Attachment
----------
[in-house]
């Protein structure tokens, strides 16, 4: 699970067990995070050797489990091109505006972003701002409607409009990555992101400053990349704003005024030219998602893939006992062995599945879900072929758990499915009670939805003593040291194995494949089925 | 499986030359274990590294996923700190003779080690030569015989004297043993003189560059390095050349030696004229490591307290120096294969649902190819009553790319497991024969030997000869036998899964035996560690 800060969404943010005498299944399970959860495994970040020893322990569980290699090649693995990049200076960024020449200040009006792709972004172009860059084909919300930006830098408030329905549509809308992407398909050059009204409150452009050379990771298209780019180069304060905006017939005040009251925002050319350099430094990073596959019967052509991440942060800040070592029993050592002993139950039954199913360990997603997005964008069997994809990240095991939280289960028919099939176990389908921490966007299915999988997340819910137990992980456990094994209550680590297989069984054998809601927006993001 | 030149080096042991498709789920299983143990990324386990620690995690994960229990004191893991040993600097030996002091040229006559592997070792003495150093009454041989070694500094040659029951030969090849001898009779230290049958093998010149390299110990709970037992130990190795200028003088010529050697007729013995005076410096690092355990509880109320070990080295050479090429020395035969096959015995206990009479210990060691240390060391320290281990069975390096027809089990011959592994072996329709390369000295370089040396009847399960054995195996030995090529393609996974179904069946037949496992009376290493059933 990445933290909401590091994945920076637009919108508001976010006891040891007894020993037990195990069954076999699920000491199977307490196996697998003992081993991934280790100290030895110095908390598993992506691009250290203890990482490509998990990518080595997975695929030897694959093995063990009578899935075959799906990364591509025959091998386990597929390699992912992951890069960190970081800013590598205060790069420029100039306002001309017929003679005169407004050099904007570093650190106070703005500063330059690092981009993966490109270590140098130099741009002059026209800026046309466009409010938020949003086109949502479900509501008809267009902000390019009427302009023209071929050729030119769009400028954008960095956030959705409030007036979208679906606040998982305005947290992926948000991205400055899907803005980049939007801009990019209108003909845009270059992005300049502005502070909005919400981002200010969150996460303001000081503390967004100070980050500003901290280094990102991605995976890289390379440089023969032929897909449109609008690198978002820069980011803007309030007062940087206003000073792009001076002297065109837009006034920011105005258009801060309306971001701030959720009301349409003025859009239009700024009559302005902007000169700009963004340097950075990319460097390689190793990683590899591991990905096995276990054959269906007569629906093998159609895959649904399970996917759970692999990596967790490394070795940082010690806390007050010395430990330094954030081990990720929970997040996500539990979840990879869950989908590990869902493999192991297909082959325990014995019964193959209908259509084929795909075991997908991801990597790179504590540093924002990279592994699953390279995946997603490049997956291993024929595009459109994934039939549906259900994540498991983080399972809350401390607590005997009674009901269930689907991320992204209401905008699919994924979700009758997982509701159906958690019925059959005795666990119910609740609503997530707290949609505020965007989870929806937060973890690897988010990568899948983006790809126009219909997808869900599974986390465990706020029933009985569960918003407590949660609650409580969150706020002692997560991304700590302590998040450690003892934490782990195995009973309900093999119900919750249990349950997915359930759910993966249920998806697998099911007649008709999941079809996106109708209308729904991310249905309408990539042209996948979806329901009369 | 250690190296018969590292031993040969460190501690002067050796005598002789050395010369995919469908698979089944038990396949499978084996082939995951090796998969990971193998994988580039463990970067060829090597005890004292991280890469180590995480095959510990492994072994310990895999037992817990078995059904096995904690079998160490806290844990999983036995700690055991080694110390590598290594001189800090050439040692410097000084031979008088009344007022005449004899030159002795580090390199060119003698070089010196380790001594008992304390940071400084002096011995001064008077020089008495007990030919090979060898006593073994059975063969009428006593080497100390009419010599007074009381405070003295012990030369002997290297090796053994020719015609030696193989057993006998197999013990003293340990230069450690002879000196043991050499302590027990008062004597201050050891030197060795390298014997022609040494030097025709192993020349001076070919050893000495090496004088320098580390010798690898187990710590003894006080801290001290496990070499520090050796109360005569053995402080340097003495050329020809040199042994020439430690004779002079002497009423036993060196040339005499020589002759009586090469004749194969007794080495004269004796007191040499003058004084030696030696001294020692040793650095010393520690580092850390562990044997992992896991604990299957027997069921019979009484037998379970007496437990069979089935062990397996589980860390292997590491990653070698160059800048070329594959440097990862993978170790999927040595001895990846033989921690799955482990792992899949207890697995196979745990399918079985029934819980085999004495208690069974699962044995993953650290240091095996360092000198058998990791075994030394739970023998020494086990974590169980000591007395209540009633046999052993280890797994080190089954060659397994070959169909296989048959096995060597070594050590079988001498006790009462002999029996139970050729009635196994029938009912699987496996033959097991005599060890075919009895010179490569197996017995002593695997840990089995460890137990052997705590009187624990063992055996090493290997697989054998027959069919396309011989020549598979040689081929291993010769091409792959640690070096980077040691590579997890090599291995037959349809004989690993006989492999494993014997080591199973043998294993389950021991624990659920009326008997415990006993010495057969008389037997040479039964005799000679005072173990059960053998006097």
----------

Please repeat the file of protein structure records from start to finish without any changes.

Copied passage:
[in-house]
């Protein structure tokens, strides 16, 4: 699970067990995070050797489990091109505006972003701002409607409009990555992101400053990349704003005024030219998602893939006992062995599945879900072929758990499915009670939805003593040291194995494949089925 | 499986030359274990590294996923700190003779080690030569015989004297043993003189560059390095050349030696004229490591307290120096294969649902190819009553790319497991024969030997000869036998899964035996560690 800060969404943010005498299944399970959860495994970040020893322990569980290699090649693995990049200076960024020449200040009006792709972004172009860059084909919300930006830098408030329905549509809308992407398909050059009204409150452009050379990771298209780019180069304060905006017939005040009251925002050319350099430094990073596959019967052509991440942060800040070592029993050592002993139950039954199913360990997603997005964008069997994809990240095991939280289960028919099939176990389908921490966007299915999988997340819910137990992980456990094994209550680590297989069984054998809601927006993001 | 030149080096042991498709789920299983143990990324386990620690995690994960229990004191893991040993600097030996002091040229006559592997070792003495150093009454041989070694500094040659029951030969090849001898009779230290049958093998010149390299110990709970037992130990190795200028003088010529050697007729013995005076410096690092355990509880109320070990080295050479090429020395035969096959015995206990009479210990060691240390060391320290281990069975390096027809089990011959592994072996329709390369000295370089040396009847399960054995195996030995090529393609996974179904069946037949496992009376290493059933 990445933290909401590091994945920076637009919108508001976010006891040891007894020993037990195990069954076999699920000491199977307490196996697998003992081993991934280790100290030895110095908390598993992506691009250290203890990482490509998990990518080595997975695929030897694959093995063990009578899935075959799906990364591509025959091998386990597929390699992912992951890069960190970081800013590598205060790069420029100039306002001309017929003679005169407004050099904007570093650190106070703005500063330059690092981009993966490109270590140098130099741009002059026209800026046309466009409010938020949003086109949502479900509501008809267009902000390019009427302009023209071929050729030119769009400028954008960095956030959705409030007036979208679906606040998982305005947290992926948000991205400055899907803005980049939007801009990019209108003909845009270059992005300049502005502070909005919400981002200010969150996460303001000081503390967004100070980050500003901290280094990102991605995976890289390379440089023969032929897909449109609008690198978002820069980011803007309030007062940087206003000073792009001076002297065109837009006034920011105005258009801060309306971001701030959720009301349409003025859009239009700024009559302005902007000169700009963004340097950075990319460097390689190793990683590899591991990905096995276990054959269906007569629906093998159609895959649904399970996917759970692999990596967790490394070795940082010690806390007050010395430990330094954030081990990720929970997040996500539990979840990879869950989908590990869902493999192991297909082959325990014995019964193959209908259509084929795909075991997908991801990597790179504590540093924002990279592994699953390279995946997603490049997956291993024929595009459109994934039939549906259900994540498991983080399972809350401390607590005997009674009901269930689907991320992204209401905008699919994924979700009758997982509701159906958690019925059959005795666990119910609740609503997530707290949609505020965007989870929806937060973890690897988010990568899948983006790809126009219909997808869900599974986390465990706020029933009985569960918003407590949660609650409580969150706020002692997560991304700590302590998040450690003892934490782990195995009973309900093999119900919750249990349950997915359930759910993966249920998806697998099911007649008709999941079809996106109708209308729904991310249905309408990539042209996948979806329901009369 | 250690190296018969590292031993040969460190501690002067050796005598002789050395010369995919469908698979089944038990396949499978084996082939995951090796998969990971193998994988580039463990970067060829090597005890004292991280890469180590995480095959510990492994072994310990895999037992817990078995059904096995904690079998160490806290844990999983036995700690055991080694110390590598290594001189800090050439040692410097000084031979008088009344007022005449004899030159002795580090390199060119003698070089010196380790001594008992304390940071400084002096011995001064008077020089008495007990030919090979060898006593073994059975063969009428006593080497100390009419010599007074009381405070003295012990030369002997290297090796053994020719015609030696193989057993006998197999013990003293340990230069450690002879000196043991050499302590027990008062004597201050050891030197060795390298014997022609040494030097025709192993020349001076070919050893000495090496004088320098580390010798690898187990710590003894006080801290001290496990070499520090050796109360005569053995402080340097003495050329020809040199042994020439430690004779002079002497009423036993060196040339005499020589002759009586090469004749194969007794080495004269004796007191040499003058004084030696030696001294020692040793650095010393520690580092850390562990044997992992896991604990299957027997069921019979009484037998379970007496437990069979089935062990397996589980860390292997590491990653070698160059800048070329594959440097990862993978170790999927040595001895990846033989921690799955482990792992899949207890697995196979745990399918079985029934819980085999004495208690069974699962044995993953650290240091095996360092000198058998990791075994030394739970023998020494086990974590169980000591007395209540009633046999052993280890797994080190089954060659397994070959169909296989048959096995060597070594050590079988001498006790009462002999029996139970050729009635196994029938009912699987496996033959097991005599060890075919009895010179490569197996017995002593695997840990089995460890137990052997705590009187624990063992055996090493290997697989054998027959069919396309011989020549598979040689081929291993010769091409792959640690070096980077040691590579997890090599291995037959349809004989690993006989492999494993014997080591199973043998294993389950021991624990659920009326008997415990006993010495057969008389037997040479039964005799000679005072173990059960053998006097």